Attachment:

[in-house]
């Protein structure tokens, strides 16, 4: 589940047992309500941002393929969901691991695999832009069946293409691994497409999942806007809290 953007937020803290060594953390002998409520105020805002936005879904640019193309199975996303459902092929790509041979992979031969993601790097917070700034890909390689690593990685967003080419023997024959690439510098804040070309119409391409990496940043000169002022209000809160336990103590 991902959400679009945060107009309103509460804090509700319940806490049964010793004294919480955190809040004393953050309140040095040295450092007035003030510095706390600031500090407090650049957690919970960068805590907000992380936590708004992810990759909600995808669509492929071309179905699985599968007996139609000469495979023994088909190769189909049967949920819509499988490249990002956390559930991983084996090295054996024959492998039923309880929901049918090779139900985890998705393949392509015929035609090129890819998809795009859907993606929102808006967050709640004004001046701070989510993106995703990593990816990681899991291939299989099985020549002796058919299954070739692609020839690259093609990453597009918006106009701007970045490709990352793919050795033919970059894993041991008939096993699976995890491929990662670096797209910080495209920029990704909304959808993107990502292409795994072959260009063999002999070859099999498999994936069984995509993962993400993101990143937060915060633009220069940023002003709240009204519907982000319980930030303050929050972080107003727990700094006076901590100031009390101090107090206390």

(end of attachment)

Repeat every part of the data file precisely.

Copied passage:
[in-house]
């Protein structure tokens, strides 16, 4: 589940047992309500941002393929969901691991695999832009069946293409691994497409999942806007809290 953007937020803290060594953390002998409520105020805002936005879904640019193309199975996303459902092929790509041979992979031969993601790097917070700034890909390689690593990685967003080419023997024959690439510098804040070309119409391409990496940043000169002022209000809160336990103590 991902959400679009945060107009309103509460804090509700319940806490049964010793004294919480955190809040004393953050309140040095040295450092007035003030510095706390600031500090407090650049957690919970960068805590907000992380936590708004992810990759909600995808669509492929071309179905699985599968007996139609000469495979023994088909190769189909049967949920819509499988490249990002956390559930991983084996090295054996024959492998039923309880929901049918090779139900985890998705393949392509015929035609090129890819998809795009859907993606929102808006967050709640004004001046701070989510993106995703990593990816990681899991291939299989099985020549002796058919299954070739692609020839690259093609990453597009918006106009701007970045490709990352793919050795033919970059894993041991008939096993699976995890491929990662670096797209910080495209920029990704909304959808993107990502292409795994072959260009063999002999070859099999498999994936069984995509993962993400993101990143937060915060633009220069940023002003709240009204519907982000319980930030303050929050972080107003727990700094006076901590100031009390101090107090206390």